Liv and Abena also offered their wisdom, with Liv highlighting the importance of self-care, creating clear boundaries and how you need to learn how to be comfortable with failure.

Fenn O’Meally, award-winning filmmaker and journalist, counselled patience to those feeling as though their projects were becoming stagnant. She revealed that it took popular UK TV show British Bake Off 10 years to get produced. This prompted Basma to exclaim, “I don’t want to wait that long!” Fenn and Basma, both mentored by the inimitable Reggie Yates, also stressed the importance of seeking guidance from those with experience, be it an old University professor or a well-established figure in the industry who you ask to shadow for a week – just make sure you brush up on your tea-making skills. Ultimately, don’t be afraid to ask. And if you don’t get a reply, you ask again.

Fenn offered another great anecdote to demonstrate the importance of creativity and perseverance when it comes to networking. She recalled that one of her guests on her BBC1Extra show Girl on the Ground was Nabil Elderkin who has directed many of Kanye West’s music videos. The pair met as Elderkin bought the rights to kanyewest.com when West was still an obscure rapper from Chicago. Years later when West’s lawyers offered Elderkin money for the domain he refused, stating that all he wanted to do was “shoot Kanye”. Now, he continues to take top production position as Kanye’s right-hand man. Fenn rounded her anecdote off poetically by stating that your career path can often feel like rock climbing: “you have to go this way to get that way”.

Aside from more general advice specific industry tips were also offered, with Christina stating that the best way to overcome personal barriers is to have email templates for different situations. She then asked the audience if they all had a media pack ready to go. The silence answered for us as she ran through the benefits of this kind of preparedness.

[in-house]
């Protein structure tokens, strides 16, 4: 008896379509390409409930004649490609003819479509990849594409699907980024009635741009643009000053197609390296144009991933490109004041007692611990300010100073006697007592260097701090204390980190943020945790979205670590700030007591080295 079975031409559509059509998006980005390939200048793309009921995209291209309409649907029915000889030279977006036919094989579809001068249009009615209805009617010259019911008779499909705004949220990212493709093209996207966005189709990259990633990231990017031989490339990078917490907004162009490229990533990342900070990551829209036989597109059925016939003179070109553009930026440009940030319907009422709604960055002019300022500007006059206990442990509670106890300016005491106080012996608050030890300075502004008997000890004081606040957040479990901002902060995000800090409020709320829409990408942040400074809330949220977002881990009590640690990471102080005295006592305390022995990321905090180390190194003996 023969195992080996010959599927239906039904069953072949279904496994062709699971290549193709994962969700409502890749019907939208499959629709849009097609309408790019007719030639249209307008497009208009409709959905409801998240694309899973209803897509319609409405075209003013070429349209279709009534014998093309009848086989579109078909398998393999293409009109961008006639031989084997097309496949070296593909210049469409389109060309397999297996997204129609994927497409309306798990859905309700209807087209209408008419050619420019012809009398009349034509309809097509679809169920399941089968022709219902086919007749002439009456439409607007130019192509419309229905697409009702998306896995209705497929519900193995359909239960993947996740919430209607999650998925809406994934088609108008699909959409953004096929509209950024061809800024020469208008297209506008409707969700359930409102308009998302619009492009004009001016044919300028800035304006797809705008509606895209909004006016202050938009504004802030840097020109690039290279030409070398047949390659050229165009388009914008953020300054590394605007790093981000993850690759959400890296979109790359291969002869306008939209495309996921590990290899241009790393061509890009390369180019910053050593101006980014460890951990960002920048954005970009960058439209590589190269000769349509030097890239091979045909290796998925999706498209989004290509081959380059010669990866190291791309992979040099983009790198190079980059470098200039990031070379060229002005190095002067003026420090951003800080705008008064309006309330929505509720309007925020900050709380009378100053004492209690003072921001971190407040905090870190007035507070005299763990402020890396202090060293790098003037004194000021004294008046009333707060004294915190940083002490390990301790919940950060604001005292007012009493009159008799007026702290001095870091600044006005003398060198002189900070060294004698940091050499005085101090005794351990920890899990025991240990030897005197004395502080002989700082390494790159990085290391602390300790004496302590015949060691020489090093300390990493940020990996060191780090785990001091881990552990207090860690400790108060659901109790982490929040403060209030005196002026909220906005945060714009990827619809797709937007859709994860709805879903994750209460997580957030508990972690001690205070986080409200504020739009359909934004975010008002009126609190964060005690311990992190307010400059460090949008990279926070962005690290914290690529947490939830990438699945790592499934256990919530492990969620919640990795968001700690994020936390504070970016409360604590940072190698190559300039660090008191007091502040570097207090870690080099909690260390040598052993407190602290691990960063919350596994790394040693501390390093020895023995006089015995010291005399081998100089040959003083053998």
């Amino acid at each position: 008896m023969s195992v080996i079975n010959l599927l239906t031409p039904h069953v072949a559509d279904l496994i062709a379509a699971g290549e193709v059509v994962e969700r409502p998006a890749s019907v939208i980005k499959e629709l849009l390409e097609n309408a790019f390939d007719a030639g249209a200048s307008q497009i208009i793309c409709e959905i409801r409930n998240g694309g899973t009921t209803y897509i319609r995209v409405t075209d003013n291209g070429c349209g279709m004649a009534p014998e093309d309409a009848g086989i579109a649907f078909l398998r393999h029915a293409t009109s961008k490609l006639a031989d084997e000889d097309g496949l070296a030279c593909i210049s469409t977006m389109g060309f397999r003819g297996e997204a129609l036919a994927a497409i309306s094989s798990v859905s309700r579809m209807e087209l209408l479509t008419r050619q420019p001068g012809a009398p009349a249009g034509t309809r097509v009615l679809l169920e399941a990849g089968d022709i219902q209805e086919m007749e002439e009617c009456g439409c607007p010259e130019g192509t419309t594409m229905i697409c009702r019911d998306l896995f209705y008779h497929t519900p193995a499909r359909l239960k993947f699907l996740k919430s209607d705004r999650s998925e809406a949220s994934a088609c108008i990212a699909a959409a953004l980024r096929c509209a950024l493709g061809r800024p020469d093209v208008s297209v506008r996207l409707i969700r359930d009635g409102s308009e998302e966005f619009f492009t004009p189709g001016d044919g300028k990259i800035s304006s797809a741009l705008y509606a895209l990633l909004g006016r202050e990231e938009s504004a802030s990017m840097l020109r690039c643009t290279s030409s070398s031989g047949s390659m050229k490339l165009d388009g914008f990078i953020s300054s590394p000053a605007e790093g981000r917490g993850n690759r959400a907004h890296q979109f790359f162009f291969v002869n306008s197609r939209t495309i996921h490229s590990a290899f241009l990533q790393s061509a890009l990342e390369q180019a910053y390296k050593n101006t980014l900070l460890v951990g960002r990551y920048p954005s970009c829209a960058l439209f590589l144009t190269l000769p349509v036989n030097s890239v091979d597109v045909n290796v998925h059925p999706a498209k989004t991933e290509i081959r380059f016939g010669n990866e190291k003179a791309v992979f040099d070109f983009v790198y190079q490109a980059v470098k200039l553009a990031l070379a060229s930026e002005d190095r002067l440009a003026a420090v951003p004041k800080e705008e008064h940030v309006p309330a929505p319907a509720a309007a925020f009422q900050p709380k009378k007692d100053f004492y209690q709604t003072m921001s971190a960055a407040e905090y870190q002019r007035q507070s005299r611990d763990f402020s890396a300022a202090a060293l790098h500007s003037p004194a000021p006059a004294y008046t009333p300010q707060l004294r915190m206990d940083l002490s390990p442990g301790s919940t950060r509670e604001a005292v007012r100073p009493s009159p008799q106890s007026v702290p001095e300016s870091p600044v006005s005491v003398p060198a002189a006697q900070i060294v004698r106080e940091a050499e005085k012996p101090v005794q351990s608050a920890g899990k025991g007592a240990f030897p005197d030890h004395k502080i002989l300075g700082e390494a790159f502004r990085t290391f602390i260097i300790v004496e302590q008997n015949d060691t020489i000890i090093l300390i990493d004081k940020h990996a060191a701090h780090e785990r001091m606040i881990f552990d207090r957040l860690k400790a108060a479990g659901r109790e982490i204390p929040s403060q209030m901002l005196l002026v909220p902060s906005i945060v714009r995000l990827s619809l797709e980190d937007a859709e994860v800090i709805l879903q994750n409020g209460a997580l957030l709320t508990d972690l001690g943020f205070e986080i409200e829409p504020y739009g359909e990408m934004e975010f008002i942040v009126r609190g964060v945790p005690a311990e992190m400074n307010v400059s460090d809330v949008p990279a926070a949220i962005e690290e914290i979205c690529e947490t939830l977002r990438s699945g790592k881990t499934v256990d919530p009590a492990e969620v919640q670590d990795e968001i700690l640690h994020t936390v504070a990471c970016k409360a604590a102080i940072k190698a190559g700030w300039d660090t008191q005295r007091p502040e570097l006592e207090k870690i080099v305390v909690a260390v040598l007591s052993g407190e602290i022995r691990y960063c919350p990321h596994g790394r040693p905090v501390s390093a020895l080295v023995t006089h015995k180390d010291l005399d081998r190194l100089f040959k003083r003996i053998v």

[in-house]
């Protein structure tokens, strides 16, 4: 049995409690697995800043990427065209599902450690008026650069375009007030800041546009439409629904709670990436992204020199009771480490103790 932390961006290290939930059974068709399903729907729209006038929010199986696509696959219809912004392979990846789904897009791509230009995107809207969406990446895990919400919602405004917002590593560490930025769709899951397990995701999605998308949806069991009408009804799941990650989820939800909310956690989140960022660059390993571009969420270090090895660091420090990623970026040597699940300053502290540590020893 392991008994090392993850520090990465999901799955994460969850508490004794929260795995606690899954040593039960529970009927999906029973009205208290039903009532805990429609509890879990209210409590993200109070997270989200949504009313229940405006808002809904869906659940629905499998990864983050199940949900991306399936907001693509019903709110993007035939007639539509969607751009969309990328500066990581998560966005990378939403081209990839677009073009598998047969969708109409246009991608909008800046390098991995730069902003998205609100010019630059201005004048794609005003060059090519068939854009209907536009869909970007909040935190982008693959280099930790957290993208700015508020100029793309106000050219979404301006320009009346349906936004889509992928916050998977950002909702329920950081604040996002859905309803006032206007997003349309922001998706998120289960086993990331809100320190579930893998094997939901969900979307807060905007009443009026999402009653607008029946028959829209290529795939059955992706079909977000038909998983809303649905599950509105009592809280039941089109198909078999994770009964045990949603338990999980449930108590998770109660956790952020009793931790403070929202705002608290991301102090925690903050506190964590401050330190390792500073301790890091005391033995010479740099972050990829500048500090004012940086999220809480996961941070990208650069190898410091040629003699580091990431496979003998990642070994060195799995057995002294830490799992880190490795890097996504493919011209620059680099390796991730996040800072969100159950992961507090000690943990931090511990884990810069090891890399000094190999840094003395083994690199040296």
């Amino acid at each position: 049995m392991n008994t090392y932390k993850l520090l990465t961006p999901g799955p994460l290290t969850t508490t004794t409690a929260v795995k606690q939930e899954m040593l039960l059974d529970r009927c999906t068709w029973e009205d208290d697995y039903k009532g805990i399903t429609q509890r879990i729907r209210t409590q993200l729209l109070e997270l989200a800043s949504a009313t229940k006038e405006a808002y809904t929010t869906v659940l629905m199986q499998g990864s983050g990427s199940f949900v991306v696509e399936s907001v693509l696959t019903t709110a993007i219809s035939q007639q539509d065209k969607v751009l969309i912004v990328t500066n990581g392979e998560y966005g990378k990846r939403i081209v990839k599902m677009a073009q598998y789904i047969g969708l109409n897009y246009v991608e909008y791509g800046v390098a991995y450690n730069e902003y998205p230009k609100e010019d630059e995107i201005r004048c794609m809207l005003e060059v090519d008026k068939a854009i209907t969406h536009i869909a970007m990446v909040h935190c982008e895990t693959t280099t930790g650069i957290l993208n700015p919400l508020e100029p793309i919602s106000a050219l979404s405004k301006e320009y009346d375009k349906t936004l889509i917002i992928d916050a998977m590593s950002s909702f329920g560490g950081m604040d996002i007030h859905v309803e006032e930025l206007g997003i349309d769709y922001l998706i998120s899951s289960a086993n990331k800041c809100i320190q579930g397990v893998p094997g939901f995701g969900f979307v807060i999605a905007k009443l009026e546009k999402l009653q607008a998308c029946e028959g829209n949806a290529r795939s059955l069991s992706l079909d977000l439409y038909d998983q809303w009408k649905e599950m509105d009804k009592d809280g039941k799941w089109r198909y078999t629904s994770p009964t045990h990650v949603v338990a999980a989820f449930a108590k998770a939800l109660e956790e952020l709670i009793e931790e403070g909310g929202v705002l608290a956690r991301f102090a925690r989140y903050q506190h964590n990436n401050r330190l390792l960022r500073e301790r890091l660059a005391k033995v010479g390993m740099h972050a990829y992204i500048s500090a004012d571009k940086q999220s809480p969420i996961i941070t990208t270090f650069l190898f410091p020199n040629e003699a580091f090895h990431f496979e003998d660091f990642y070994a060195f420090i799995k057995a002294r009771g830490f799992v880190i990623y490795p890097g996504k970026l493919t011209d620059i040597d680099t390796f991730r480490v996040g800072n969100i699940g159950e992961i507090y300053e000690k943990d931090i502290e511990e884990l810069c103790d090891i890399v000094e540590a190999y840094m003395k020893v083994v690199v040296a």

Basma’s advice concerning cultivating a circle of likeminded people was especially well received and already felt partially achieved by those in the room. This was the most apparent when the discussion was opened to audience questions. After the first audience member asked for advice concerning her next steps after a fine art degree, it was not only the panel that answered her. Each following speaker didn’t have questions for the panel but advice for the woman, building on the words of the person that had gone before. This created an incredibly supportive atmosphere, with everyone feeling like peers asking for a circle of friends for support. This was rounded off by the spokesperson for Hoxton Hotel offering the support of the global franchise to everyone’s creative endeavours, no matter how many followers on Instagram you had.

As I lined up to speak to some of the panellists I overheard the advice they were giving to the other patrons. Their words were full of genuine support, offering tailored advice and personal email addresses. This was not the only contact swapping that was going on, business cards flashed from hand to hand with countless collaborations being created in that single space. The energy in the room was palpable, showing how a supportive community can make everything seem that much more achievable.